Pew Research Center's Lee Rainie and Shiva Maniam take a look take a look at conflicting sentiment among Americans when it comes to the trade-off between security needs and personal privacy, including government surveillance.

According to a series of Pew Research Center surveys over the past decade, major world events can increase anxieties which in turn greatly influence public attitudes on privacy issues. In December, shortly after the San Bernardino and Paris shootings, 56% of Americans were concerned that the government’s anti-terror policies have not gone far enough to protect the country, and 28% expressed concern that the policies have gone too far in restricting individual civil liberties.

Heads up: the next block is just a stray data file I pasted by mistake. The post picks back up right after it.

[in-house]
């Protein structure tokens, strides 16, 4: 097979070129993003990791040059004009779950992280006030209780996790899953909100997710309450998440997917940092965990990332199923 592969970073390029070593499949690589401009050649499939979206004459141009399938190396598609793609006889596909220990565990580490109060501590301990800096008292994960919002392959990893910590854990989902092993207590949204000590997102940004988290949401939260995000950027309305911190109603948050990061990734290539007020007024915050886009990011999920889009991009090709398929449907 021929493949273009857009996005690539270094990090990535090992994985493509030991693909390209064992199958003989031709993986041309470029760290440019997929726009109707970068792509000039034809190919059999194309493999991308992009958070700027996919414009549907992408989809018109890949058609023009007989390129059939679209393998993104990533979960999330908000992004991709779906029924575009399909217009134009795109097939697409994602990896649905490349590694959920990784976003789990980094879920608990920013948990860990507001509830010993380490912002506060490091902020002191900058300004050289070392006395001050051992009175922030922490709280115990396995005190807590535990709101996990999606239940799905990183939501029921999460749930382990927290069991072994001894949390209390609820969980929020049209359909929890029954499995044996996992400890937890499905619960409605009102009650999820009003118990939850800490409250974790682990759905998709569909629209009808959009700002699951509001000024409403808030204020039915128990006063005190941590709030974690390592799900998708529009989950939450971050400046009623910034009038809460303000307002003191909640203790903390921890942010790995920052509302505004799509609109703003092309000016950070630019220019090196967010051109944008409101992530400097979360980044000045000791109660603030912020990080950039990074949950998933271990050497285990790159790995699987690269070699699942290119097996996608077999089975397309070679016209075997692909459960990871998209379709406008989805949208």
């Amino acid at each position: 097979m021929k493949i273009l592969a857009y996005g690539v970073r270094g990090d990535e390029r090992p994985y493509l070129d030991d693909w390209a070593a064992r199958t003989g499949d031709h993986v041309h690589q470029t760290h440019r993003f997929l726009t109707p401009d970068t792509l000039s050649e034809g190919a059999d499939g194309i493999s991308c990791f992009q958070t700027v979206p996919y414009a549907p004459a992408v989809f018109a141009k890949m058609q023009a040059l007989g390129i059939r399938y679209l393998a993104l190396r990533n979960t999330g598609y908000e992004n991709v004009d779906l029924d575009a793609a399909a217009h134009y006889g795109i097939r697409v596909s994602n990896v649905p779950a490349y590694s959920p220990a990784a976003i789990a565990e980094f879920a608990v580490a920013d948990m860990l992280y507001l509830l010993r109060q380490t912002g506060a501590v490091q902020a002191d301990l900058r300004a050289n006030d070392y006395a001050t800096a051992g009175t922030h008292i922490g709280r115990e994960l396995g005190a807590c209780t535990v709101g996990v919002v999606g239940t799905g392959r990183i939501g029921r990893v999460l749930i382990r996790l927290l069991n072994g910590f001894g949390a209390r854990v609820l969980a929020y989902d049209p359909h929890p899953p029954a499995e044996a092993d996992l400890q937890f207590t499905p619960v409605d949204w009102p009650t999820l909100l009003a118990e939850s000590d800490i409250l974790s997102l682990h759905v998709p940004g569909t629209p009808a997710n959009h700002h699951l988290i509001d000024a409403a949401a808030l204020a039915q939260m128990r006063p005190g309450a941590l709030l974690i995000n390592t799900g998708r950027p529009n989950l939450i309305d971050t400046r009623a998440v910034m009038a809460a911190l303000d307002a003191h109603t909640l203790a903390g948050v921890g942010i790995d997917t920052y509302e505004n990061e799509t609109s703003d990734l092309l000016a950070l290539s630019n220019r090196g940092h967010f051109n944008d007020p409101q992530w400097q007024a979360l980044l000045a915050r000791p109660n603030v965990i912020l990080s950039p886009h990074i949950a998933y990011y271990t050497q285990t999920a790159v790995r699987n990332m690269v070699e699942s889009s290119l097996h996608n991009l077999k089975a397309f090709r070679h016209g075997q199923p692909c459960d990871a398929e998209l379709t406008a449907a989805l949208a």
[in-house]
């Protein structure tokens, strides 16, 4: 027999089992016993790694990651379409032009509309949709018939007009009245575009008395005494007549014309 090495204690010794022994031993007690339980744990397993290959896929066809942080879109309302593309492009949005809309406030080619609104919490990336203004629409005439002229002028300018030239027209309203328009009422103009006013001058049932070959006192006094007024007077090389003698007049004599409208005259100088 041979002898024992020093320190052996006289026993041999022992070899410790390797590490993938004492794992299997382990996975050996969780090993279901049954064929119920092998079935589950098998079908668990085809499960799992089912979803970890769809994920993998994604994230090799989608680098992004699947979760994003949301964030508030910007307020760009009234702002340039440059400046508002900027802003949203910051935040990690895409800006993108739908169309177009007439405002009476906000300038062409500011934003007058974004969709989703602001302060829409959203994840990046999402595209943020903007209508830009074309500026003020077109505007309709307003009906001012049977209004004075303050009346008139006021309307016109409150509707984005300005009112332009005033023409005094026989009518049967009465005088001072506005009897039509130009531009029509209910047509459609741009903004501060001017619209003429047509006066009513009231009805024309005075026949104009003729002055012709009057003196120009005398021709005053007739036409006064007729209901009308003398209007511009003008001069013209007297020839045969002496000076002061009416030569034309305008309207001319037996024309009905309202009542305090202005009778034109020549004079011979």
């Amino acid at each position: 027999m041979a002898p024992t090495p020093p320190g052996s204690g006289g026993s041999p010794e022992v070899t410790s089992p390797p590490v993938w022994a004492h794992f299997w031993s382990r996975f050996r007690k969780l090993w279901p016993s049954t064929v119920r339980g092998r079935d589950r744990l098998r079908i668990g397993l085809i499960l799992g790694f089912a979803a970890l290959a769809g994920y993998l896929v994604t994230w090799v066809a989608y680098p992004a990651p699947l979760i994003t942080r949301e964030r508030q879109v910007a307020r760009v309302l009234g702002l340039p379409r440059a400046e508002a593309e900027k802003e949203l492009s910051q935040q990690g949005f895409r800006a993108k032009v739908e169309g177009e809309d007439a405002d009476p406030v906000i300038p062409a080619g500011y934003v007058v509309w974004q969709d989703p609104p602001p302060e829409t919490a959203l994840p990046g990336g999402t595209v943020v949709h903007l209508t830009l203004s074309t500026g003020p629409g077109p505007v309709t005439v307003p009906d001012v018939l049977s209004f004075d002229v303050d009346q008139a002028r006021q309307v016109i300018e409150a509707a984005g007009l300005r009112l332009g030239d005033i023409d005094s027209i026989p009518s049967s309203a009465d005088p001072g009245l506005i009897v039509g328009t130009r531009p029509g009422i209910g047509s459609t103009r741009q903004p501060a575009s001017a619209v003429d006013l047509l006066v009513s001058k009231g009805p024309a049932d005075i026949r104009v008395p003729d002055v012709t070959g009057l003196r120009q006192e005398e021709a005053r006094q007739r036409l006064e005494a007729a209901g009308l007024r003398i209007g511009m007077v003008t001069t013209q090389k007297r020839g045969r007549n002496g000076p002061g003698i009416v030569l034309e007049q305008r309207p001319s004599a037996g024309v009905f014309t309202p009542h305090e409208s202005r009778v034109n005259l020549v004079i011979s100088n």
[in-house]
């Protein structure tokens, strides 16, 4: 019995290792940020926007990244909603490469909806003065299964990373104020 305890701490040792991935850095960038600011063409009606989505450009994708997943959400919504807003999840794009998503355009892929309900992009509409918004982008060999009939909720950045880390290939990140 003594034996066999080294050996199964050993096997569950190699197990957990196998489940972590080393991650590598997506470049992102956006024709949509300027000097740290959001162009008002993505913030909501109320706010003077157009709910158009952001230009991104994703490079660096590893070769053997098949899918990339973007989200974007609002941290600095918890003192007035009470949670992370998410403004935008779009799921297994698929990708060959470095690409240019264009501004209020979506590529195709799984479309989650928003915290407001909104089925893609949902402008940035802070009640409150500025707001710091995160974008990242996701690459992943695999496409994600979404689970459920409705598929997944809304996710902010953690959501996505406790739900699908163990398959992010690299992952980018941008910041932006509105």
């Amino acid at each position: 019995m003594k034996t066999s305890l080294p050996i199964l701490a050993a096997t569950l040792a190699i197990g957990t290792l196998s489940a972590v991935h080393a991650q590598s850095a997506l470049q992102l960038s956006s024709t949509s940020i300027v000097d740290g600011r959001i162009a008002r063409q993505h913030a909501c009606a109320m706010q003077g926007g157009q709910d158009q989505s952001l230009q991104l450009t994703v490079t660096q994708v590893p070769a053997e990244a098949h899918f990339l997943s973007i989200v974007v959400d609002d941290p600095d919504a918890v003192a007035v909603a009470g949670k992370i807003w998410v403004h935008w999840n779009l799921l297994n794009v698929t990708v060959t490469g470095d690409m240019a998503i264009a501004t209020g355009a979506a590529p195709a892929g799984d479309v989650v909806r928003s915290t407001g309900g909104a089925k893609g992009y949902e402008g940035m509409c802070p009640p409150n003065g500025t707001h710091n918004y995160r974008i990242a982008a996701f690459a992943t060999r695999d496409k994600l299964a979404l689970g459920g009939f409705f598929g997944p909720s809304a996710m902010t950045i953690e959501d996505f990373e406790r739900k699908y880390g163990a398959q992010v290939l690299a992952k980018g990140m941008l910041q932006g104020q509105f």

Two years prior (amid Edward Snowden’s National Security Agency revelations), significantly more Americans (47%) said their bigger concern was that anti-terror programs had overstepped boundaries in restricting civil liberties, and 35% expressed felt the government hadn't done enough to protect the country.

One consistent finding over the years about public attitudes related to privacy and societal security is that people’s answers often depend on the context. The language of the questions we ask sometimes affects the way people respond.

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